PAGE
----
Technicalities can sometimes be used as a way to escape obligations owed under a contract, but as a recent decision from the Ontario Superior Court of Justice demonstrates, a technicality isn’t necessarily reason enough to convince a court to reverse an agreement made between two parties.
The couple involved in the decision were married on May 25, 2013 after what the court called a “not insignificant period of cohabitation.” They had two children while married, a daughter born in 2013, and a son, born in 2016. They separated in January 2015, prior to their son being conceived, at which time the mother and daughter moved into her mother’s house, while the father continued to live in the matrimonial home, where he still lived at the time of the trial. Throughout their separation the father and mother, along with their lawyers, negotiated about the sale of the matrimonial home as well as other issues. On July 20, 2017 the mother made an offer to settle all issues.
The terms of the offer included the parents sharing joint legal custody of the children, with the father having access for two weeknights each week and every other weekend. It also established obligations for the father to pay child support and to keep the mother and children as beneficiaries of his health and life insurance. Finally, the offer established the division of equity of the matrimonial home, including the mother’s recovery of a $12,000 down payment she had made. The offer’s terms were to be incorporated with the Minutes of Settlement and would be further incorporated into a Court Order. The father’s lawyer accepted the offer on the father’s behalf on November 13, 2017. There were some changes made by both parties to the language of the offer. At some point shortly thereafter the mother hired a new lawyer who demanded the Minutes be reverted to the exact language of the offer at the time it was accepted by the father. The new lawyer wrote that the Minutes must be tailored to be precisely consistent with “the offer your client claims to have accepted,” continuing, “If you are not prepared to proceed on the foregoing basis in accordance with the terms of the Offer to Settle….” The new lawyer’s letter led the court to conclude, “that after the Applicant had accepted her Offer, the Respondent had second thoughts and that those second thoughts were occasioned by the only material change in the parties’ circumstances: her new counsel.” The mother’s lawyer relied on a 2003 Ontario Superior Court of Justice Family Court decision, which stated that signatures of the parties to a contract as well as lawyers are required in such an agreement, and that the lack of any of those invalidates the offer.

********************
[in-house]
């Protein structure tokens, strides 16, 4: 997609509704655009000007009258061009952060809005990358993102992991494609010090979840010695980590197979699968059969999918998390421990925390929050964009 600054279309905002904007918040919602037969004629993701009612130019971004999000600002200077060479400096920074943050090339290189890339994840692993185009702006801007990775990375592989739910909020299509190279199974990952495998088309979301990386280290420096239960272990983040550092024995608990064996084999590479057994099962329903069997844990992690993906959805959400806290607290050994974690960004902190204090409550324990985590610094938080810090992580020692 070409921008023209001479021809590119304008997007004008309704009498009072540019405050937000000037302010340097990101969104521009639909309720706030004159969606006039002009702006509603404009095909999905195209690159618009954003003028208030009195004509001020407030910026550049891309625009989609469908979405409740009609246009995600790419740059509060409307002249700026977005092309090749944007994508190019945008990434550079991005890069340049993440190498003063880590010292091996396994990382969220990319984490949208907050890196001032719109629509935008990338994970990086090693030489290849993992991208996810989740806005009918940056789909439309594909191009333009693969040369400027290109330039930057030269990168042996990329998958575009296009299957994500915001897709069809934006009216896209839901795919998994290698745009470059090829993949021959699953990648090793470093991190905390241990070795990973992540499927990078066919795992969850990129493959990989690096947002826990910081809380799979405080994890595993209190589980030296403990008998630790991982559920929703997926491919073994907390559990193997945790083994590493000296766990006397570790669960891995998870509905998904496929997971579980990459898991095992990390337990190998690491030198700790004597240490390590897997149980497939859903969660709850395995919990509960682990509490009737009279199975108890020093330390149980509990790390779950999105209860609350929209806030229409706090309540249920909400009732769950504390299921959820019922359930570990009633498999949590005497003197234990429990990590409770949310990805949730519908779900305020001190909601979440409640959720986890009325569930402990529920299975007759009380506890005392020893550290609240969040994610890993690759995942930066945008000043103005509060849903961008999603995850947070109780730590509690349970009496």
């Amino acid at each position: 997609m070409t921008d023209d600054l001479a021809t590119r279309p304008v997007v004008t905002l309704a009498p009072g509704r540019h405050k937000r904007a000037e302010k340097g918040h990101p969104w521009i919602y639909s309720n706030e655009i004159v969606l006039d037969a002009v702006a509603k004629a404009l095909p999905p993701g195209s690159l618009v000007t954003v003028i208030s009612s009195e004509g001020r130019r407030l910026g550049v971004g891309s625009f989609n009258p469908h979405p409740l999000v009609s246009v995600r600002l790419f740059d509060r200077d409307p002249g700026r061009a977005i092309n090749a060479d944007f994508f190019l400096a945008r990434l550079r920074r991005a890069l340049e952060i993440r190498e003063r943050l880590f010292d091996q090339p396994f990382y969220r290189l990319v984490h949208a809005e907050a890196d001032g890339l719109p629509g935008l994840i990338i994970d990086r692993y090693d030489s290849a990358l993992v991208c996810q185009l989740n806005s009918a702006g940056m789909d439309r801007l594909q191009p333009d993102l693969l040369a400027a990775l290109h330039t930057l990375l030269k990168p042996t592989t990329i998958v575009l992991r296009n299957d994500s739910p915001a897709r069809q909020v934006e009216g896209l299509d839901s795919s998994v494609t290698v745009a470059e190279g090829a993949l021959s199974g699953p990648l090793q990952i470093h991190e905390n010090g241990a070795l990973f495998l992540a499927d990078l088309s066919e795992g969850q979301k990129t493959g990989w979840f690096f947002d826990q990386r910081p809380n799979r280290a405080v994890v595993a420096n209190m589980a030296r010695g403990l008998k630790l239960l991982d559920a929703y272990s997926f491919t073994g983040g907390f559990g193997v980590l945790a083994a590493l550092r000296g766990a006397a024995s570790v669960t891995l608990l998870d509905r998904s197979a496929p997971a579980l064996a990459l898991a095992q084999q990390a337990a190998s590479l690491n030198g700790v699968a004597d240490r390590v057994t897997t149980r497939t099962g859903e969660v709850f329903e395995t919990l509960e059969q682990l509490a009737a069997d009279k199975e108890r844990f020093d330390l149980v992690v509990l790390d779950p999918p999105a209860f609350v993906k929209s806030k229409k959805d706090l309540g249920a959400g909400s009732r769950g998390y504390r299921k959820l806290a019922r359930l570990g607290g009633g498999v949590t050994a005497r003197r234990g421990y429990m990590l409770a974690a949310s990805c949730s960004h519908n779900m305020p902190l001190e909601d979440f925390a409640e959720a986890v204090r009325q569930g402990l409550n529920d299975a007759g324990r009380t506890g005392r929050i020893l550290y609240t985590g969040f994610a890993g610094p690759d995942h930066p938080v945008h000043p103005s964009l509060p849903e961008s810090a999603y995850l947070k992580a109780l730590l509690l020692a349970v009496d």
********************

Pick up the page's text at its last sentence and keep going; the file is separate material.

However, the court noted some differences between the two cases. In the case cited there had not been negotiation between the parties. In this case, the mother and father had been deeply involved in negotiations. The court stated “Using the ordinarily understood principles of contract law, it is clear to me that there was offer and acceptance and hence a valid and binding agreement,” and further “it is my view that the parties had agreed on all the essential provisions of the contract when the (father) accepted the (mother’s) Offer…In my view, at the time of the (father’s) acceptance, there was a manifest consensus ad idem between the parties on all the material terms of the Agreement. This was not conditional upon and subject to the execution of a formal contract.” The court determined there was a binding agreement in place based on the offer being accepted by the father. The court found no reason to proceed to trial and granted the father’s application for summary judgment. At NULaw, we help families navigate the emotional and stressful times of separation and divorce. Our team can help you make informed decisions through a pragmatic approach that aims to keep your best interests in mind while avoiding high costs and emotional turmoil. Please contact us online or call us at 416-481-5604 in order to schedule a consultation today.
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